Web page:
This post almost made me cry, because I had been so happy to see her post that she supported equality. And how can other people's actions desecrate your beliefs? People probably "sin" in marriage all the time, because they don't believe in your definition of sin. Are you going to outlaw marriage for non-Christians to make sure they're not sinning and desecrating something that's "yours"? Are you going to police the marriages of Christians to make sure they're not doing something you don't like? By your standards, I've probably "desecrated" marriage. That's none of your business!

Just because you think something is God's gift doesn't mean you own it or can control it. Do you have a right to decide who gets communion or who gets baptized? Do you get to decide who can wear a cross or call themselves a Christian? I believe that calling people "desecrators" is a sin (Acts 10:28) and that we should not desecrate God's gift of Christianity--so by your argument I should be able to kick you out of my religion. 
This square supports SHAPE EQUALITY! I demand equal rights that squares have to be round! Ever tried to roll a square uphill. Unfair!!!! Squares are round if enough people say so!!!
"Square" is a totally different type of term than "marriage." "Square" is a mathematical term that describes an abstract form. You can't change what an abstract form looks like by changing the definition of a mathematical term, but why would you want to? Mathematical terms help us to understand and interact with the world as it is. Mathematical terms are morally neutral--circles are not better than squares, they are just useful in different situations.

"Marriage" is:

a) a legal term, like "citizen," "appeal," or "guardian." The definitions of these words are set by the government, and instead of describing an abstract form, they describe something that the government creates or regulates. The government can change their definitions whenever it feels like it. Legal terms help ensure that the government applies laws consistently and treats people and situations equally. Legal terms that describe rights, freedoms, responsibilities, benefits, or criminal punishments ought to be defined so that they are fair to everyone.

b) a religious term, like "baptism," "communion," or "trinity." The definitions of these words are roughly set by the consensus of translators and theologians, but they are never set in stone, because new interpretations come around all the time. In addition, they have different definitions among various groups. Baptism means something different to Catholics, Mennonites, Presbyterians, Baptists, and the church of Christ.

With either understanding of the word "marriage," the definition can indeed be changed if the right people say so. And we have already changed the definition of marriage. Under English common law, a married woman effectively had no legal rights, because her husband could be assumed to take responsibility for her. We changed that definition because it was stupid.



This is true, but irrelevant. You can disagree with someone's lifestyle without limiting their rights. This falls into the typical trap of assuming that by giving same-sex marriage relationships the same legal status as opposite-sex marriage relationships, you are somehow "approving" or "accepting" of those relationships. Not true. Islam has the same legal status as Christianity, but not everyone approves of Islam (or Christianity). The Democratic party has the same legal status as the Republican party, but not everyone accepts either. It's legal to eat meat, but that doesn't mean vegans agree with it.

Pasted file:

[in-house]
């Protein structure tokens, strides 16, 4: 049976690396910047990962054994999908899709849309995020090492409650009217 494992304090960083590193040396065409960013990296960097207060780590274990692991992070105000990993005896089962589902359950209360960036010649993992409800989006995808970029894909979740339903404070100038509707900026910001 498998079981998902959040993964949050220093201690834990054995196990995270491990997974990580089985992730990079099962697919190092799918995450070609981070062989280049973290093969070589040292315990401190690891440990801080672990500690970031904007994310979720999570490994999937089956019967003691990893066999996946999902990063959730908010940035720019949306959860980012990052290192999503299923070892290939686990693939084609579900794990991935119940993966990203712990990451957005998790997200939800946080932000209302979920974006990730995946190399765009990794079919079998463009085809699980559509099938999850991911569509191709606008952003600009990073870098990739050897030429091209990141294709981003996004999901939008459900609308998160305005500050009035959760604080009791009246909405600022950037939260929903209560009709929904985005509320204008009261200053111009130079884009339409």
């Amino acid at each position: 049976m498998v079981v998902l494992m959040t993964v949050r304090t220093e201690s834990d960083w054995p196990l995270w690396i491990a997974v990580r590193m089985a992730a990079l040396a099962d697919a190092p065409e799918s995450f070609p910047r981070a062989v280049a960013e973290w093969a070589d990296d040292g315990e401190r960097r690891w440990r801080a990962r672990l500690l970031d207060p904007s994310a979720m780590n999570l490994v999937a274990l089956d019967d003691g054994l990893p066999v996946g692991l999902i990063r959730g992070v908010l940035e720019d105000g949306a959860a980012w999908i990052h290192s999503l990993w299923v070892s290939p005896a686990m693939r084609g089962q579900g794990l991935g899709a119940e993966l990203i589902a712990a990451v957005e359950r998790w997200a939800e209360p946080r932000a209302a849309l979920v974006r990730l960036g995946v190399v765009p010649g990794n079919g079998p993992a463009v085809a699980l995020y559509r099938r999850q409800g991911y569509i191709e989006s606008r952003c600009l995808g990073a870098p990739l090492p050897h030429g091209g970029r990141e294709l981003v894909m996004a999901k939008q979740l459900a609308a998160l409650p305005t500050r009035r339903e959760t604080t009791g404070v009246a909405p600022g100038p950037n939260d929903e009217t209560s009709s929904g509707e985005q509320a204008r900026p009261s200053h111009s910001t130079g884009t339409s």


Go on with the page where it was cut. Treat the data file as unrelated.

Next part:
Get this through your heads: It's not about you. It's not about your approval. No one cares whether you think same-sex relationships are okay. All we want is equality under the law. This isn't about condescending, paternalistic compassion; it's about what's right. It's about realizing that people are people, and they're going to do what they want, and in this case they don't need your agreement to do it because they should have the legal right to do it. The fact that someone, somewhere is sinning and not getting punished for it should not bother you. Just let it go.


1. I'm not entirely sure what this one is saying--it's just countering a symbol with another symbol--but the text makes me think it's something along the lines of "Relationships between two people who are the same are bad because they can't 'perfectly fuse' together in the way that two people who are different can." Which is irrelevant to the question of marriage equality, because one's ability to perform the legal contract of marriage has nothing to do with their ability to "perfectly fuse into one single shape" with another person. However, as an argument against same-sex relationships, I have two objections.
a. If it's good to be in a relationship with people who are different from you, why is sex the important difference and not religion, race, height, class, personality, education, or musical preference?
b. Women aren't "exactly indistinguishable" from other women. Are you really saying that men are interchangeable with other men and women are interchangeable with other women, so the important thing about your spouse isn't whether you like each other or are compatible but the simple fact that they are of the opposite sex? That's...stupid. If it's better to be in a relationship with people who are different from me because spiritual growth or better representing the harmony of the church/Trinity or whatever, I can think of dozens of women from whom I'm more different than my husband. It's actually fairly easy for me to get along with my husband.
2. The fact that they used the word "orientation" just makes things so much more confusing.
3. The fact that people who are not currently married want to get married means that marriage is doing quite well and doesn't need defending.
4. Oh, you meant "traditional" marriage? Yeah, see above.

1 comment:

  1. Yep. That pretty much covers it. Great post.

    ReplyDelete